I said: One gripe I had, and something that might be worth
discussion was the phoenetic spelling of dialect/heavily
accented speech In Christopher Brookmyre's, otherwise
excellent story. I found it really interrupted the
And Al said: I don't know which story you're referring to,
Colin, but I have read a lot of Brookmyre, so I know what you
mean. For anyone who wants an example, the following link has
the story that kick-started Brookmyre's career, "Bampot
Central", in full.
That's the one I have read Al, printed in the Polygon
Scottish Crime anthology, Something Wicked. And I would
reccommend Avians take a look at it - apart from my (minor)
grumble I thought it was excellent.
The second was, is it not enough to tell us that the
characters have strong Scottish accents? That's much easier
to answer. No. There's no such thing as a strong Scottish
accent. For me, at least, such a statement would make the
story instantly unbelievable and obviously written by a
non-Scot (imagine a novel set in Liverpool where the author
stated that the characters had strong English accents, or in
Texas with characters speaking with strong American accents)
For others, I suspect, such a statement(strong Scottish
accent) would create a "Scotty" from Star Trek or Mel Gibson
from Braveheart accent that only exists in television and the
movies. Even if the author were more specific, it still
wouldn't work. For instance, describing the characters as
having strong Glaswegian accents is unlikely to convey
anything at all to most of the people on this list. During
the course of "Bampot Central" Brookmyre never mentions the
robbers are from Glasgow, but he doesn't have to. The
phonetic spelling gives it away pretty quickly.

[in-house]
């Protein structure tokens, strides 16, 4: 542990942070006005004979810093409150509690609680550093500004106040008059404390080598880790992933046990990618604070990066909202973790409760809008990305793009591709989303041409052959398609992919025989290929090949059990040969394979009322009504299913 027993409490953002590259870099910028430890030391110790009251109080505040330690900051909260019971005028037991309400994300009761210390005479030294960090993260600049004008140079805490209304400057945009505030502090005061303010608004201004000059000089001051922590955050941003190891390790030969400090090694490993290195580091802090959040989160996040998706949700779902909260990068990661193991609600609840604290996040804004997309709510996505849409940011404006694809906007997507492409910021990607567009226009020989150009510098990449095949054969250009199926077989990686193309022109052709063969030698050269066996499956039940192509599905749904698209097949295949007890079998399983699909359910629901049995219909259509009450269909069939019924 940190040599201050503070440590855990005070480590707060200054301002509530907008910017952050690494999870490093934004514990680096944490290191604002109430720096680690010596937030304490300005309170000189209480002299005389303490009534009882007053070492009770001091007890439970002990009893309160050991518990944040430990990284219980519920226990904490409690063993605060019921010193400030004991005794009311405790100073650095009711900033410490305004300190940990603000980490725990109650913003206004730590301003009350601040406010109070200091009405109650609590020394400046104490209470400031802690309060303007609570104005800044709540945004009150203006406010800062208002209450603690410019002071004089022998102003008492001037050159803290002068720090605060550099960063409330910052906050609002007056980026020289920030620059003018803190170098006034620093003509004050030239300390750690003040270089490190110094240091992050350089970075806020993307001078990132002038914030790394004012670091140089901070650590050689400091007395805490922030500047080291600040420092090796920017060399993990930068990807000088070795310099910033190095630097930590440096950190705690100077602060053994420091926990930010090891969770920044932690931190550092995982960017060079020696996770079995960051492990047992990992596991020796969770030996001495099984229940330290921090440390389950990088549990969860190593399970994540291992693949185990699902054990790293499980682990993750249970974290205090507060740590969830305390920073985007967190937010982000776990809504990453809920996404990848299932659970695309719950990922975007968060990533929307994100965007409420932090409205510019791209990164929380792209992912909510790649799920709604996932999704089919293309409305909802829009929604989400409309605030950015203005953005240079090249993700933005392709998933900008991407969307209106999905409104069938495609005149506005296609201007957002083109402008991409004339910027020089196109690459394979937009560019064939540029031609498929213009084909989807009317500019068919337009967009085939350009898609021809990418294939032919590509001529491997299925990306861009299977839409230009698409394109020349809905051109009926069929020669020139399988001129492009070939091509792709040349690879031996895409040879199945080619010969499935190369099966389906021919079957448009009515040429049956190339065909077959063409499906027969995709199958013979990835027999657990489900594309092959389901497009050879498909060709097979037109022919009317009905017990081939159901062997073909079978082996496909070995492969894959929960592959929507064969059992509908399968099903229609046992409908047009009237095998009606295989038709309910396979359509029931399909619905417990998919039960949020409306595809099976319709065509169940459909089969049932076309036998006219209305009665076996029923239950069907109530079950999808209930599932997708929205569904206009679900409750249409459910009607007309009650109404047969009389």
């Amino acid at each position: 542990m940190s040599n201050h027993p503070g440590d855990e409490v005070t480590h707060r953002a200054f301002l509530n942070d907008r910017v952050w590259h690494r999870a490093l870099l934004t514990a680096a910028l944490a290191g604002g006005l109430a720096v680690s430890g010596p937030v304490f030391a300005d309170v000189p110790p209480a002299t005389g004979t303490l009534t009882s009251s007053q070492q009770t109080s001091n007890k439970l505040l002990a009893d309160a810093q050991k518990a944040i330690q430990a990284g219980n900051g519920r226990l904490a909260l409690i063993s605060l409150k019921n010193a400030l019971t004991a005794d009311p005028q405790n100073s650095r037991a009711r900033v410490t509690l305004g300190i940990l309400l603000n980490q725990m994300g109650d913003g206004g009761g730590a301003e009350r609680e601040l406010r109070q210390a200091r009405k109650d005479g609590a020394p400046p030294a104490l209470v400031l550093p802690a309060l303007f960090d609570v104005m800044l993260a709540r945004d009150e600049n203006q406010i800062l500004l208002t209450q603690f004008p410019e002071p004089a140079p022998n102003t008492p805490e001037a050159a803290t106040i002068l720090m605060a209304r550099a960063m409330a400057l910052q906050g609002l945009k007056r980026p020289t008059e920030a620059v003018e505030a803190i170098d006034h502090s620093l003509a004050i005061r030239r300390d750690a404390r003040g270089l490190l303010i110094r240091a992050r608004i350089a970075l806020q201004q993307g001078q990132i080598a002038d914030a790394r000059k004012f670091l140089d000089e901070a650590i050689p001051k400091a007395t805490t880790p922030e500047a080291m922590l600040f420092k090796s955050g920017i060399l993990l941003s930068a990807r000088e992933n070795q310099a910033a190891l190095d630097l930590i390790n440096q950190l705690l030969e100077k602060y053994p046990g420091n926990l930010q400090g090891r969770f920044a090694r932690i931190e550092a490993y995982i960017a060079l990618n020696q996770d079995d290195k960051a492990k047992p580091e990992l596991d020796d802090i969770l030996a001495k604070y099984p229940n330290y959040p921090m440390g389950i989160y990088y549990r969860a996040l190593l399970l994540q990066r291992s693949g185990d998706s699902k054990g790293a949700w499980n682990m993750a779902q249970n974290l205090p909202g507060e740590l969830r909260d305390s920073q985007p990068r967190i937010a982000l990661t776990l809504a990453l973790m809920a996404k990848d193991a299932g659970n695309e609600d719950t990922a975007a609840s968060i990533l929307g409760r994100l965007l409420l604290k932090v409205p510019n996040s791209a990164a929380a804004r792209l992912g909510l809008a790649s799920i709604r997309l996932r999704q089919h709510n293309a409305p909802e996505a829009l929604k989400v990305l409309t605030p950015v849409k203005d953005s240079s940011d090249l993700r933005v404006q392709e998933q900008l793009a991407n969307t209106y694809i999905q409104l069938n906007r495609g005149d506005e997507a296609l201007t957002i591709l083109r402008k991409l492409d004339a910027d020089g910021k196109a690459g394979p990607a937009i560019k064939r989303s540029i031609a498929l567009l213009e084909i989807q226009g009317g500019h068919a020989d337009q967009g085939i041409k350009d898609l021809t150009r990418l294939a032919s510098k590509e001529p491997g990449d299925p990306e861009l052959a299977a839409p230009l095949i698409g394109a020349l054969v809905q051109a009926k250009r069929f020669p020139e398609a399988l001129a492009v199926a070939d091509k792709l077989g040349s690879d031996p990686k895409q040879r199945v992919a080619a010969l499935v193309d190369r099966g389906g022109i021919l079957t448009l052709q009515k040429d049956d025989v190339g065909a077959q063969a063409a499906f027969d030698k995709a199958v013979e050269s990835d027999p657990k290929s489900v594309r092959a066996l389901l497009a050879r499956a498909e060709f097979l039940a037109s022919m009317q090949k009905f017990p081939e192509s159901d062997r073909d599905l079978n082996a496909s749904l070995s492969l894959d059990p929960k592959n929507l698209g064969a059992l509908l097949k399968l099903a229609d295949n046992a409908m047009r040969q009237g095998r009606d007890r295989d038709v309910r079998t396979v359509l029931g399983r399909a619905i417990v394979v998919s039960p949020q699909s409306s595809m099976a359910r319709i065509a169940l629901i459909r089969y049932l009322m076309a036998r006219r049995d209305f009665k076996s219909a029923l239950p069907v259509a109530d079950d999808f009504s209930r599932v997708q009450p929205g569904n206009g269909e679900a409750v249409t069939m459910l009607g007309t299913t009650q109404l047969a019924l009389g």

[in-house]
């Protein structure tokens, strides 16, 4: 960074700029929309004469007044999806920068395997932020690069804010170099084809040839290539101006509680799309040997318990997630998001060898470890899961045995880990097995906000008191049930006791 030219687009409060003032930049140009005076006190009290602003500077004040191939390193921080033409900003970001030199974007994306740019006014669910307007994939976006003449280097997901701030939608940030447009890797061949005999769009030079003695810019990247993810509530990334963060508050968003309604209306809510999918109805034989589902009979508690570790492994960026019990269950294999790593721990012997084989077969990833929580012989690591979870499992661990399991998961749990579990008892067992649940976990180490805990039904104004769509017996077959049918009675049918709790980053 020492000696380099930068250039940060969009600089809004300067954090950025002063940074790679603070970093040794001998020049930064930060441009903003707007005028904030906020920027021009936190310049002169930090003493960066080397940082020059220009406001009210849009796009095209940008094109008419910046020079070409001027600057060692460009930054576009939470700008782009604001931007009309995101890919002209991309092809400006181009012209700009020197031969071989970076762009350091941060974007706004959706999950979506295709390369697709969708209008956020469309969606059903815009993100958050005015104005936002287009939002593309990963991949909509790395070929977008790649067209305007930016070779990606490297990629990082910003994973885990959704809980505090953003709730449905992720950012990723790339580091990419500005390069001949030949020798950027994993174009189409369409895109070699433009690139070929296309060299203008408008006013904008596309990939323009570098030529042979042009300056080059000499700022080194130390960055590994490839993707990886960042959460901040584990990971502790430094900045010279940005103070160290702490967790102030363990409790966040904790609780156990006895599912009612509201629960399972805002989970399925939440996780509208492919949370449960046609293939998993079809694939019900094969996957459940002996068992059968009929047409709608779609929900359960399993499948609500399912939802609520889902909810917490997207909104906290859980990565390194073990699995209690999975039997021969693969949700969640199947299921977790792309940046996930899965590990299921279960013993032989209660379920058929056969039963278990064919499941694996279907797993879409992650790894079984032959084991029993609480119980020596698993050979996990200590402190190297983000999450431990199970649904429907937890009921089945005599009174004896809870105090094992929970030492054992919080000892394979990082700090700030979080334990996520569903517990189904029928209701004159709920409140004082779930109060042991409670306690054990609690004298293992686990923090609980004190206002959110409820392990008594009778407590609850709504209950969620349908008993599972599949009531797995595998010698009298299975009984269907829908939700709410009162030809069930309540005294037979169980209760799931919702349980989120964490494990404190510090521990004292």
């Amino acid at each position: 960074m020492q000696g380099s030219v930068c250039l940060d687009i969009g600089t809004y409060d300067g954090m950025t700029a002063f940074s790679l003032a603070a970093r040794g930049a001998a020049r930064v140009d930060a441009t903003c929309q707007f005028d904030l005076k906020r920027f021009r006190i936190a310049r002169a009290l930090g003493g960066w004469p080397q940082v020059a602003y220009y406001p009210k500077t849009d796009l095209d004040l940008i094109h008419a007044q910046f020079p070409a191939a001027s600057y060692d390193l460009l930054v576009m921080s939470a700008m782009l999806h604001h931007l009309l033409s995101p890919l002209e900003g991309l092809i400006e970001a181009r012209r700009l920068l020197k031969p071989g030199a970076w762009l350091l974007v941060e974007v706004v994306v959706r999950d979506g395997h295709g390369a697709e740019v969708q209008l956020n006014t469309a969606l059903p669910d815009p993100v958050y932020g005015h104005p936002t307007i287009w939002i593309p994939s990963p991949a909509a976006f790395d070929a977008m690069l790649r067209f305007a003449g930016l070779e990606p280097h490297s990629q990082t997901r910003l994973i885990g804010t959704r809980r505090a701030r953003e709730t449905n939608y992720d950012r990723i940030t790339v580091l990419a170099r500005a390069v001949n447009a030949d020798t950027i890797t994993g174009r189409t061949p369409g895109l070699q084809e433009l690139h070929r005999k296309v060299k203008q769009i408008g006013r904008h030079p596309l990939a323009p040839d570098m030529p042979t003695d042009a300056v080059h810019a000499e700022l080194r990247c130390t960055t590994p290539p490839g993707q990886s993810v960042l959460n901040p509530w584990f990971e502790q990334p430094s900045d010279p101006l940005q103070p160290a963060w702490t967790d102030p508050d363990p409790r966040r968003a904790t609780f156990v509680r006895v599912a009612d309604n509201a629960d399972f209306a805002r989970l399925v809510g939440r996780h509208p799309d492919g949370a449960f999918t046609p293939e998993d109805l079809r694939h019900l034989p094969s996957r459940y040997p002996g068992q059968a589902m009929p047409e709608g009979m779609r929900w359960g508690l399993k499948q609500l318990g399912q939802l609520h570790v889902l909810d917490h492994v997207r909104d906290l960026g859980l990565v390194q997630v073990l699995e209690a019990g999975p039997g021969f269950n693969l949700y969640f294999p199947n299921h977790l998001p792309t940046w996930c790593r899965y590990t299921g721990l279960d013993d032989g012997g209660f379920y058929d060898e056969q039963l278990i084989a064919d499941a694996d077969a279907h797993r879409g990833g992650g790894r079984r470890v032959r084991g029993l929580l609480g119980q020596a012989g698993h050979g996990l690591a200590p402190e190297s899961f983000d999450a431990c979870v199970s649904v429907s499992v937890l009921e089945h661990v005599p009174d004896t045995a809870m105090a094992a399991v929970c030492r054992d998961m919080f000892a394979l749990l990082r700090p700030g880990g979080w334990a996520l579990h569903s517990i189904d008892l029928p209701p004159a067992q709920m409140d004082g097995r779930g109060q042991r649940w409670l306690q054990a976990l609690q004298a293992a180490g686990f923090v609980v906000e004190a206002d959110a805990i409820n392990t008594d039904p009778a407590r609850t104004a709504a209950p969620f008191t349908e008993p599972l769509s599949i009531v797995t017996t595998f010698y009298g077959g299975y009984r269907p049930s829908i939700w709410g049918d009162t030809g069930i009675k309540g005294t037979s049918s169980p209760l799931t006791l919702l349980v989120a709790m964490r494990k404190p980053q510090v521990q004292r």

I say: Sorry about the Scottish accent bit. I didn't get that
they were Glaswegian from the spelling, and in fact assumed
they were working class Edinburgians. There are so many
delineations of place and accent that I think it's probably a
morass that's worth avoiding in most cases: I have what would
broadly be described as a West Country accent - although it's
really quite specifically a North Gloucestershire/Forest of
Dean accent, the number of times I have thrown up my turnips
and pitchfork in disgust when seeing West Country used as a
descriptor of a poorly transcribed bumpkin speak! That, I
think is the problem - you are never going to be good enough,
or local enough for some. I understand the point you are
making, but, I think maybe he went too far. Here's an
"Look, I ken ye're lyin', awright? We've had information. We
ken they're in there. Insurance Bonds, fae Scottish Widows.
They come through here the last Monday o' every month. So
fuckin' get them or I'll fuckin' blow ye away."
Quite understandable, but taking an extra effort to read
(lazy sod I am!). Maybe a few emblamatic words might strike a
better balance, and in general I do slightly recoil from the
device - in whatever or dialect.
I understand what he's doing, but, as you say below, he may
well alienate some (I will be back to find a full length one,
hopefully before next month.)
I've cut what you said below! Sorry. But yep, it is a brave
choice and one I imagine will be "persuaded" out of him by
publishers - does he do the same in full-length pieces?
Still, very much enjoyed the story and will try and ken some
more Brookmyre soon.
-- # To unsubscribe from the regular list, say "unsubscribe rara-avis" to # firstname.lastname@example.org. This will not work for the digest version. # The web pages for the list are at http://www.miskatonic.org/rara-avis/ .
This archive was generated by hypermail 2b29 : 18 Jun 2002 EDT